What We Loved This Week, Nov. 6 – 12

Grimy vintage New York scenes, the world's reaction to Trump's win, Nat Geo's most wild and beautiful locales, bizarre Russian psychotherapy, and rare historical photos.
Sandler New York

Richard Sandler/The Washington PostCC Train, 1985.

Vintage Photos Of New York City In The 1980s And 1990s

Sandler New York 2

Richard Sandler/The Washington PostW. 32nd St., 1983.

Street photographer Richard Sandler regularly walked the streets of New York City from the 1970s to the early 2000s, capturing the many transformations the city experienced throughout those decades.

Sandler’s new book, The Eyes of the City reveals many of his never-before-seen photographs documenting the city’s crime, drug use, tourism, and everyday life.

“These photographs are like stills from a horror film,” Sandler says, “and yet they’re the pictures of our lives. Specifically our lives in the city. What a play we put on in front of each other on the streets, living so close the way we do, like mice in a burrow. A play of greed, decay, venality, beauty, longing, hidden meanings, coincidences, love, terror, mundanity, suffering, boredom, loneliness.”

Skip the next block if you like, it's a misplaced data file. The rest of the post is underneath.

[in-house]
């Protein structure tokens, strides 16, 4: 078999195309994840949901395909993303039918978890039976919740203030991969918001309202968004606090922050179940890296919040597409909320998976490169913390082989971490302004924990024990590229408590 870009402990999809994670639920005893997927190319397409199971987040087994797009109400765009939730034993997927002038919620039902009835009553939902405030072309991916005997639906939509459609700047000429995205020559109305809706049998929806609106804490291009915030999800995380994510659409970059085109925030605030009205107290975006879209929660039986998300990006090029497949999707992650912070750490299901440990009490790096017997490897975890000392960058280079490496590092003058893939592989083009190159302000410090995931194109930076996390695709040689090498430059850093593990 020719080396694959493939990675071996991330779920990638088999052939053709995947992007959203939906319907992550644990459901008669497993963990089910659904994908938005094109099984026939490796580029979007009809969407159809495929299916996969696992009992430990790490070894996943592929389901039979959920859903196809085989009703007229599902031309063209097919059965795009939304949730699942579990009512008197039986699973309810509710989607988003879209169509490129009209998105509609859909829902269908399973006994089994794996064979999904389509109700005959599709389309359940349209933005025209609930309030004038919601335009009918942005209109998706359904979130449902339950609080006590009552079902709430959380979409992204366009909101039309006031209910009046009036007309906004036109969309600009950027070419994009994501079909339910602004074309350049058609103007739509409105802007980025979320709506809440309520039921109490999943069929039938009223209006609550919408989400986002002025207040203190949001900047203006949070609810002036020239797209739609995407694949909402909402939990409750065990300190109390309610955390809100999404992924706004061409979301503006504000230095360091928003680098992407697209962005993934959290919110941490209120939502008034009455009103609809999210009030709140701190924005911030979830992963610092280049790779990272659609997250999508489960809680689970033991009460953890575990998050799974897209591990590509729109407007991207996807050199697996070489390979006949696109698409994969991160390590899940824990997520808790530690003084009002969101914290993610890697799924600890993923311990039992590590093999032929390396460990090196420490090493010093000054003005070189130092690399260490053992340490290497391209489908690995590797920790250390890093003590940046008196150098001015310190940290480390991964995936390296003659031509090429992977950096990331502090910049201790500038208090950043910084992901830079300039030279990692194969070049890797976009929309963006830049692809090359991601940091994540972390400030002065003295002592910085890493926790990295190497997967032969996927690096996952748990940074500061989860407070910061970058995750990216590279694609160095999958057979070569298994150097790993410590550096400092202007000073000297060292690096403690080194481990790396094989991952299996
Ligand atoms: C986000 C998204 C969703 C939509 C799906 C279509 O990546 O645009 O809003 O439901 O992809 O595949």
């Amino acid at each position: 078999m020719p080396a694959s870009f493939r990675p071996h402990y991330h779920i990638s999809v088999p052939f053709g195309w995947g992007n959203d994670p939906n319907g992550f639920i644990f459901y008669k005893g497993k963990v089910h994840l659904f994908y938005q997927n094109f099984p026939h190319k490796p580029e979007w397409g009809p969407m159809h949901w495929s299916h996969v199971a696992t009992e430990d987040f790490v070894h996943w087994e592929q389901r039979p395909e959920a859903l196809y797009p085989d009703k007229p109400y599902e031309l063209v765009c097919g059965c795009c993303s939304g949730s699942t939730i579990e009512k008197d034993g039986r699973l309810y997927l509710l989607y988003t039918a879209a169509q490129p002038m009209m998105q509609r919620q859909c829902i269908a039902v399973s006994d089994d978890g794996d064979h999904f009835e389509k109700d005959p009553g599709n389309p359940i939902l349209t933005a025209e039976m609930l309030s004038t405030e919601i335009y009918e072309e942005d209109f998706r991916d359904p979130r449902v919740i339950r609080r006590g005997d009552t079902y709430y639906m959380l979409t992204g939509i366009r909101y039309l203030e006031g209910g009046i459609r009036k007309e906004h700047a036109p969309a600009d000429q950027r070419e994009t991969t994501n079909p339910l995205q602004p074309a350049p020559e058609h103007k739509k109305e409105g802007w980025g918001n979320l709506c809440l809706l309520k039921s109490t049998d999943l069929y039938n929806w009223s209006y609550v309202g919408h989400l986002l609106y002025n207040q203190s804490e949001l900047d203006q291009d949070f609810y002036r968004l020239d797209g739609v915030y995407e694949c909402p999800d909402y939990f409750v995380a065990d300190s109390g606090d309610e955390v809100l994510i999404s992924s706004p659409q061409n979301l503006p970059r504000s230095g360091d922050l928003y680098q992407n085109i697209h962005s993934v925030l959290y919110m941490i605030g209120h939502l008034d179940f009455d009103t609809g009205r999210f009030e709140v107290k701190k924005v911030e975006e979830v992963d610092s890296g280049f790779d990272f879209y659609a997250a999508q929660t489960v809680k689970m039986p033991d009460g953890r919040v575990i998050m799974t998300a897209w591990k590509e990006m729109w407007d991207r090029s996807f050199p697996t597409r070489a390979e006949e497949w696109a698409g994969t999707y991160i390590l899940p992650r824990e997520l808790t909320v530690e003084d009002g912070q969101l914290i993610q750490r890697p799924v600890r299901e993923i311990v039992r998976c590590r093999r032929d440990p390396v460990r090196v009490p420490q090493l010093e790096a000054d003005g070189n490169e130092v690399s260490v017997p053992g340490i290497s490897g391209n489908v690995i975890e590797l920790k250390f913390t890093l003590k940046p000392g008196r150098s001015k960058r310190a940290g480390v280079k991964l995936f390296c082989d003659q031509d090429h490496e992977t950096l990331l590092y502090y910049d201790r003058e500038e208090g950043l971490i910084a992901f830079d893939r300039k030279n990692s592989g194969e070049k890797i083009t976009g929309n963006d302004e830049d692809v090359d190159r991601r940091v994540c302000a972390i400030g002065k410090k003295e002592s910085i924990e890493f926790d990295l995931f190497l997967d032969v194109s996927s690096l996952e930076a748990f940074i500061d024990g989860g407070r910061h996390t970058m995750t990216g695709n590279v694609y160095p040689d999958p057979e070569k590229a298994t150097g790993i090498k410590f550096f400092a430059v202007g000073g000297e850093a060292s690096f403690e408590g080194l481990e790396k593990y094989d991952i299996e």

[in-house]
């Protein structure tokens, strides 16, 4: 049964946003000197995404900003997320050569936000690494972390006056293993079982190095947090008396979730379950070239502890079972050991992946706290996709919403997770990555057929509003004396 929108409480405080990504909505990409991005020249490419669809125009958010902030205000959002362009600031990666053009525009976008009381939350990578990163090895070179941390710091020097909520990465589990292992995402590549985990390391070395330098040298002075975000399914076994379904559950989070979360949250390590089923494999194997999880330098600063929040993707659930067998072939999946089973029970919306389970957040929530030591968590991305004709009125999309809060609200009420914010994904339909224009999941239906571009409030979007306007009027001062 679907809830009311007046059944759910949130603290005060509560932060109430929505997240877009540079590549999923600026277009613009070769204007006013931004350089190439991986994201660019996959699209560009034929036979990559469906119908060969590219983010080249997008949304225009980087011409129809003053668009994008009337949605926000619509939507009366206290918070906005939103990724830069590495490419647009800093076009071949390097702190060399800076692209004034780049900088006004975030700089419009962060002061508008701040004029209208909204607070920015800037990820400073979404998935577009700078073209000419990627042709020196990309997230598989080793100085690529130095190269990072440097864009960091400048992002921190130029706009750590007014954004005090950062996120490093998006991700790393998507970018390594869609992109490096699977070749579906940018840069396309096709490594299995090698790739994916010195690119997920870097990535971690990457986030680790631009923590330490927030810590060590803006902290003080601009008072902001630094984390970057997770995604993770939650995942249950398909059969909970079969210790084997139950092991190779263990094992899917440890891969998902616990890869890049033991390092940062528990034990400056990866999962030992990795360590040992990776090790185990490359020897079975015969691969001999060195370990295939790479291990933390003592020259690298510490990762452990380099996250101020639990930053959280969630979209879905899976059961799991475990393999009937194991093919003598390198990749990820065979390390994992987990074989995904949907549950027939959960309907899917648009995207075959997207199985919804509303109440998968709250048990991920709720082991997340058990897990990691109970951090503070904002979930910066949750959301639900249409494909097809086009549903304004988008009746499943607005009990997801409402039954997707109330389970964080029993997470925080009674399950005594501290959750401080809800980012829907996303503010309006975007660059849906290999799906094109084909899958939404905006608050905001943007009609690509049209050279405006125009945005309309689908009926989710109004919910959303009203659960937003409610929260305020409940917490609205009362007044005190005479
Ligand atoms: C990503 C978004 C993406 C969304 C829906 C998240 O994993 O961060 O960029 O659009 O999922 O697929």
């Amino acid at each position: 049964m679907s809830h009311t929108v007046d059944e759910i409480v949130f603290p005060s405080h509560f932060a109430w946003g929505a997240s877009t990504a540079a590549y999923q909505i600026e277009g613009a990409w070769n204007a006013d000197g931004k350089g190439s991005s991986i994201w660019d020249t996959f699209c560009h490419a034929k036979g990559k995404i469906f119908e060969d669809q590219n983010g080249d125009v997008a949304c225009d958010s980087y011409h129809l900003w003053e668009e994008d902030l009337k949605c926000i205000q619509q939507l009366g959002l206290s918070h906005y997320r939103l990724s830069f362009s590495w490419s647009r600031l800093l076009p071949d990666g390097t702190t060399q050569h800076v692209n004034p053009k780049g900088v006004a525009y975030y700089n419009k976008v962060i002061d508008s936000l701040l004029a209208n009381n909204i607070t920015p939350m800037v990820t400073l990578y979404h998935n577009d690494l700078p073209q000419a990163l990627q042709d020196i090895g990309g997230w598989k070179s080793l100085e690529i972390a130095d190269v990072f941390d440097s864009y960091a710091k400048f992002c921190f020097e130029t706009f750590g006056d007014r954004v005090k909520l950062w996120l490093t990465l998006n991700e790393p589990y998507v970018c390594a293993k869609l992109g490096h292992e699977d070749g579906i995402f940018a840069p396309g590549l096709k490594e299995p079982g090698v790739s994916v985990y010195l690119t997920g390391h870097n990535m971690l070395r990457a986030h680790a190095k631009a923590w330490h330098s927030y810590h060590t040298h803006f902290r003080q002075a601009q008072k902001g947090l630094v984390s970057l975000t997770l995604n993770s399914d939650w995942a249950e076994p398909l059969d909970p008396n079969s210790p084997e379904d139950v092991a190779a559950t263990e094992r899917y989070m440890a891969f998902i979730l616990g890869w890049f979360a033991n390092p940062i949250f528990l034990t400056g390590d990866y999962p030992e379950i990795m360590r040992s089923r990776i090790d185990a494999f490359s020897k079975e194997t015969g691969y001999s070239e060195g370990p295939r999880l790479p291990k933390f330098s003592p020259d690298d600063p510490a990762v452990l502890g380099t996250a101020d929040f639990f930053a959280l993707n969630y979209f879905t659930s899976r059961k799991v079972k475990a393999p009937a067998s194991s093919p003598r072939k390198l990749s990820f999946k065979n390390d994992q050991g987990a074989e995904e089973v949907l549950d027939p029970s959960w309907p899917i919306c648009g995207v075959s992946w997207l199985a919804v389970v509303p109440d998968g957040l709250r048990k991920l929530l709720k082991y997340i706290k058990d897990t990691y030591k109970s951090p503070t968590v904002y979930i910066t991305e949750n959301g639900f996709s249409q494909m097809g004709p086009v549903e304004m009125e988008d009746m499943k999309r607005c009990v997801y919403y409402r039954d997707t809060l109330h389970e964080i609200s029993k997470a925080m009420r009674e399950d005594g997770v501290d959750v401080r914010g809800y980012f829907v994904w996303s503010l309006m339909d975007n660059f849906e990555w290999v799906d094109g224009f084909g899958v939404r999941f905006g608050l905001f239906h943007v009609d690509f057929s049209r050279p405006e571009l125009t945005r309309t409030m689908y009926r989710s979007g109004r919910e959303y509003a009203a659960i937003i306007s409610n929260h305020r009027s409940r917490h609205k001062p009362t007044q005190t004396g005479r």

For more of Sandler’s photography, check out The Washington Post.

Sandler New York 3

Richard Sandler/The Washington PostGrand Central Terminal, 1990.

The World’s Response To A Trump Win

Trump Flag

Carlos Barria/Reuters

On Tuesday, over 59 million Americans cast their votes for Donald Trump, making him the 45th President of the United States. This concluded an election cycle that drained and divided millions — and be it despair or exhilaration, the high stakes of this election manifested themselves plainly on people’s faces.

For more photos, check out Buzzfeed.

Hats

John Locher/AP

Hijab

Lucas Jackson/Reuters

The World’s Most Wild And Beautiful Places, According To National Geographic

Hawaii

Peter French, Pacific Stock/Alamy Stock Photo via National GeographicMolokai, Hawaii.

Buy land, the old saying goes, because god isn’t making any more of it. Well, by that same token, enjoy what truly untouched land we now have left, because humans aren’t leaving any more of that either.

Indeed, as human development expands ever outward into new territories, the little patches of nature that remain pristine grow fewer and fewer by the day. Leave it to National Geographic to choose some of the best wild and beautiful landscapes Earth has left.

Faroe

Karine Aigner, National Geographic CreativeFaroe Islands, Denmark.

Roraima

David Santiago Garcia, Aurora Photos via National GeographicMount Roraima, Venezuela.

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